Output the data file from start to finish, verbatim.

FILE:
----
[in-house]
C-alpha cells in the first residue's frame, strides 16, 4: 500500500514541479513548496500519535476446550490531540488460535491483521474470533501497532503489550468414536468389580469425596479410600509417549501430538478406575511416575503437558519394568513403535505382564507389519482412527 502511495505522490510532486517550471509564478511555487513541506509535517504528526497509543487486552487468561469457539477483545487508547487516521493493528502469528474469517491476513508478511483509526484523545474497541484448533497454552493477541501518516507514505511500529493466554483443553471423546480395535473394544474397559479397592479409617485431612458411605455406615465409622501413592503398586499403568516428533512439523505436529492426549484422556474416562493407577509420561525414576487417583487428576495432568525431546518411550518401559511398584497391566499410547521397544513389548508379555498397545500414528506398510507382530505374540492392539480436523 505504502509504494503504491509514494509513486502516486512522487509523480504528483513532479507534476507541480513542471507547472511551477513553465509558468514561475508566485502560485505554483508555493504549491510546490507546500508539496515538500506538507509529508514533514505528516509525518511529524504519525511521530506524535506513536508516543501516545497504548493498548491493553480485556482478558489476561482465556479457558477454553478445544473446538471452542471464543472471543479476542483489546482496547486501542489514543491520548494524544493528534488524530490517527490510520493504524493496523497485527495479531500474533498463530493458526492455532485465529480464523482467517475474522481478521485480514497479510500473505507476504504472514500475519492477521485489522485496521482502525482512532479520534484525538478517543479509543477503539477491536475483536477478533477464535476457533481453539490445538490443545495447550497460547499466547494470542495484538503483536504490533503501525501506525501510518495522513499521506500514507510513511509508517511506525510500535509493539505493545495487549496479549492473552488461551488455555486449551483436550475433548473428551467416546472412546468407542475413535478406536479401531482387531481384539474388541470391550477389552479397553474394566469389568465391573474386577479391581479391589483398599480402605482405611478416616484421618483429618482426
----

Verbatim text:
[in-house]
C-alpha cells in the first residue's frame, strides 16, 4: 500500500514541479513548496500519535476446550490531540488460535491483521474470533501497532503489550468414536468389580469425596479410600509417549501430538478406575511416575503437558519394568513403535505382564507389519482412527 502511495505522490510532486517550471509564478511555487513541506509535517504528526497509543487486552487468561469457539477483545487508547487516521493493528502469528474469517491476513508478511483509526484523545474497541484448533497454552493477541501518516507514505511500529493466554483443553471423546480395535473394544474397559479397592479409617485431612458411605455406615465409622501413592503398586499403568516428533512439523505436529492426549484422556474416562493407577509420561525414576487417583487428576495432568525431546518411550518401559511398584497391566499410547521397544513389548508379555498397545500414528506398510507382530505374540492392539480436523 505504502509504494503504491509514494509513486502516486512522487509523480504528483513532479507534476507541480513542471507547472511551477513553465509558468514561475508566485502560485505554483508555493504549491510546490507546500508539496515538500506538507509529508514533514505528516509525518511529524504519525511521530506524535506513536508516543501516545497504548493498548491493553480485556482478558489476561482465556479457558477454553478445544473446538471452542471464543472471543479476542483489546482496547486501542489514543491520548494524544493528534488524530490517527490510520493504524493496523497485527495479531500474533498463530493458526492455532485465529480464523482467517475474522481478521485480514497479510500473505507476504504472514500475519492477521485489522485496521482502525482512532479520534484525538478517543479509543477503539477491536475483536477478533477464535476457533481453539490445538490443545495447550497460547499466547494470542495484538503483536504490533503501525501506525501510518495522513499521506500514507510513511509508517511506525510500535509493539505493545495487549496479549492473552488461551488455555486449551483436550475433548473428551467416546472412546468407542475413535478406536479401531482387531481384539474388541470391550477389552479397553474394566469389568465391573474386577479391581479391589483398599480402605482405611478416616484421618483429618482426